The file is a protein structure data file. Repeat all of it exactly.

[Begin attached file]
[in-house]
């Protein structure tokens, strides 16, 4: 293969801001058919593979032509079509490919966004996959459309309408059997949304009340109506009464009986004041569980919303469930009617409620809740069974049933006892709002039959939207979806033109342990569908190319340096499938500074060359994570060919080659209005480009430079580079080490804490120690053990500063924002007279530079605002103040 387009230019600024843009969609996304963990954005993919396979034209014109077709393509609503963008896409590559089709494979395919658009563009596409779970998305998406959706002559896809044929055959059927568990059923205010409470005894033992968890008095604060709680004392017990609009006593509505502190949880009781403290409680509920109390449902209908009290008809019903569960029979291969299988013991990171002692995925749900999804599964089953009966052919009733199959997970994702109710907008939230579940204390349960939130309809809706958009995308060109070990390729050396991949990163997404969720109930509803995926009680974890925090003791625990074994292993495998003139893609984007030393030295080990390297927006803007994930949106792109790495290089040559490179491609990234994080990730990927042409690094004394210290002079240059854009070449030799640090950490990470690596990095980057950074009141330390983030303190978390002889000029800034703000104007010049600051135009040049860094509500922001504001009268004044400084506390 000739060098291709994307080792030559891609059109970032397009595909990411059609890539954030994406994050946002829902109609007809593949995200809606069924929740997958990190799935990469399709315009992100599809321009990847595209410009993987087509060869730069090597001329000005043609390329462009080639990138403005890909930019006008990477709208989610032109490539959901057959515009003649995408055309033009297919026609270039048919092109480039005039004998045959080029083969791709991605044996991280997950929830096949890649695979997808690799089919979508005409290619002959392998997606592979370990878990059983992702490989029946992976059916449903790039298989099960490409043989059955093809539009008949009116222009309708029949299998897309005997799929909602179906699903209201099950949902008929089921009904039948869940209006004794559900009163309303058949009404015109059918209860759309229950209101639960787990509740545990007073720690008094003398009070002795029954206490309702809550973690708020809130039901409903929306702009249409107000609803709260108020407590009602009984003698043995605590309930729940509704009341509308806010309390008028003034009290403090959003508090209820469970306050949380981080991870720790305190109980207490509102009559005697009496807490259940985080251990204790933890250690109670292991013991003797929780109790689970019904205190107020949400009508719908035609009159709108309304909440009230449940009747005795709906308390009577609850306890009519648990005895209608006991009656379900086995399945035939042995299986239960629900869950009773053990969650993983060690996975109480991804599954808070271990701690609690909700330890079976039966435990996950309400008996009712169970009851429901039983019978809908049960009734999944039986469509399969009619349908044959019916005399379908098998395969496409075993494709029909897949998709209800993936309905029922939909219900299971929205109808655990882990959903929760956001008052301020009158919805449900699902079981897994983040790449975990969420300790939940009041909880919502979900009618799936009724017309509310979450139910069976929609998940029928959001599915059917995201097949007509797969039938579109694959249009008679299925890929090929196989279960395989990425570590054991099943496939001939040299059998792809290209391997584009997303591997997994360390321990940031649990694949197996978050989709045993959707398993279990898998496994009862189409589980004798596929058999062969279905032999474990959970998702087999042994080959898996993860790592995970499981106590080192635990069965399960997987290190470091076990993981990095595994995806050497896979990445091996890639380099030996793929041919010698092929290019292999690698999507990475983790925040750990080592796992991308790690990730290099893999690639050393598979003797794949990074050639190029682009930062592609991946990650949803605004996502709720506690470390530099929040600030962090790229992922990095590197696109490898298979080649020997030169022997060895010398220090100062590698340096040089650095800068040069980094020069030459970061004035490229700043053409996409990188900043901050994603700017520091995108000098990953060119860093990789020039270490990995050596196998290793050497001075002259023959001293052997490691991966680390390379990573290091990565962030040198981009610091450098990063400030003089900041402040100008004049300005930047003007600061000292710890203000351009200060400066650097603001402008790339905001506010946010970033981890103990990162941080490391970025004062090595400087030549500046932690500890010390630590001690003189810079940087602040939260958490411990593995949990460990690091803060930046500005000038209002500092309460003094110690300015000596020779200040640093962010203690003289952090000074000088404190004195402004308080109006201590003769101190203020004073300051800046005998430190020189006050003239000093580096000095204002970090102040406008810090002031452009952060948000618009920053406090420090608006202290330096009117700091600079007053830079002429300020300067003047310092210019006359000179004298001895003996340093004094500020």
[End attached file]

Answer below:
[in-house]
């Protein structure tokens, strides 16, 4: 293969801001058919593979032509079509490919966004996959459309309408059997949304009340109506009464009986004041569980919303469930009617409620809740069974049933006892709002039959939207979806033109342990569908190319340096499938500074060359994570060919080659209005480009430079580079080490804490120690053990500063924002007279530079605002103040 387009230019600024843009969609996304963990954005993919396979034209014109077709393509609503963008896409590559089709494979395919658009563009596409779970998305998406959706002559896809044929055959059927568990059923205010409470005894033992968890008095604060709680004392017990609009006593509505502190949880009781403290409680509920109390449902209908009290008809019903569960029979291969299988013991990171002692995925749900999804599964089953009966052919009733199959997970994702109710907008939230579940204390349960939130309809809706958009995308060109070990390729050396991949990163997404969720109930509803995926009680974890925090003791625990074994292993495998003139893609984007030393030295080990390297927006803007994930949106792109790495290089040559490179491609990234994080990730990927042409690094004394210290002079240059854009070449030799640090950490990470690596990095980057950074009141330390983030303190978390002889000029800034703000104007010049600051135009040049860094509500922001504001009268004044400084506390 000739060098291709994307080792030559891609059109970032397009595909990411059609890539954030994406994050946002829902109609007809593949995200809606069924929740997958990190799935990469399709315009992100599809321009990847595209410009993987087509060869730069090597001329000005043609390329462009080639990138403005890909930019006008990477709208989610032109490539959901057959515009003649995408055309033009297919026609270039048919092109480039005039004998045959080029083969791709991605044996991280997950929830096949890649695979997808690799089919979508005409290619002959392998997606592979370990878990059983992702490989029946992976059916449903790039298989099960490409043989059955093809539009008949009116222009309708029949299998897309005997799929909602179906699903209201099950949902008929089921009904039948869940209006004794559900009163309303058949009404015109059918209860759309229950209101639960787990509740545990007073720690008094003398009070002795029954206490309702809550973690708020809130039901409903929306702009249409107000609803709260108020407590009602009984003698043995605590309930729940509704009341509308806010309390008028003034009290403090959003508090209820469970306050949380981080991870720790305190109980207490509102009559005697009496807490259940985080251990204790933890250690109670292991013991003797929780109790689970019904205190107020949400009508719908035609009159709108309304909440009230449940009747005795709906308390009577609850306890009519648990005895209608006991009656379900086995399945035939042995299986239960629900869950009773053990969650993983060690996975109480991804599954808070271990701690609690909700330890079976039966435990996950309400008996009712169970009851429901039983019978809908049960009734999944039986469509399969009619349908044959019916005399379908098998395969496409075993494709029909897949998709209800993936309905029922939909219900299971929205109808655990882990959903929760956001008052301020009158919805449900699902079981897994983040790449975990969420300790939940009041909880919502979900009618799936009724017309509310979450139910069976929609998940029928959001599915059917995201097949007509797969039938579109694959249009008679299925890929090929196989279960395989990425570590054991099943496939001939040299059998792809290209391997584009997303591997997994360390321990940031649990694949197996978050989709045993959707398993279990898998496994009862189409589980004798596929058999062969279905032999474990959970998702087999042994080959898996993860790592995970499981106590080192635990069965399960997987290190470091076990993981990095595994995806050497896979990445091996890639380099030996793929041919010698092929290019292999690698999507990475983790925040750990080592796992991308790690990730290099893999690639050393598979003797794949990074050639190029682009930062592609991946990650949803605004996502709720506690470390530099929040600030962090790229992922990095590197696109490898298979080649020997030169022997060895010398220090100062590698340096040089650095800068040069980094020069030459970061004035490229700043053409996409990188900043901050994603700017520091995108000098990953060119860093990789020039270490990995050596196998290793050497001075002259023959001293052997490691991966680390390379990573290091990565962030040198981009610091450098990063400030003089900041402040100008004049300005930047003007600061000292710890203000351009200060400066650097603001402008790339905001506010946010970033981890103990990162941080490391970025004062090595400087030549500046932690500890010390630590001690003189810079940087602040939260958490411990593995949990460990690091803060930046500005000038209002500092309460003094110690300015000596020779200040640093962010203690003289952090000074000088404190004195402004308080109006201590003769101190203020004073300051800046005998430190020189006050003239000093580096000095204002970090102040406008810090002031452009952060948000618009920053406090420090608006202290330096009117700091600079007053830079002429300020300067003047310092210019006359000179004298001895003996340093004094500020």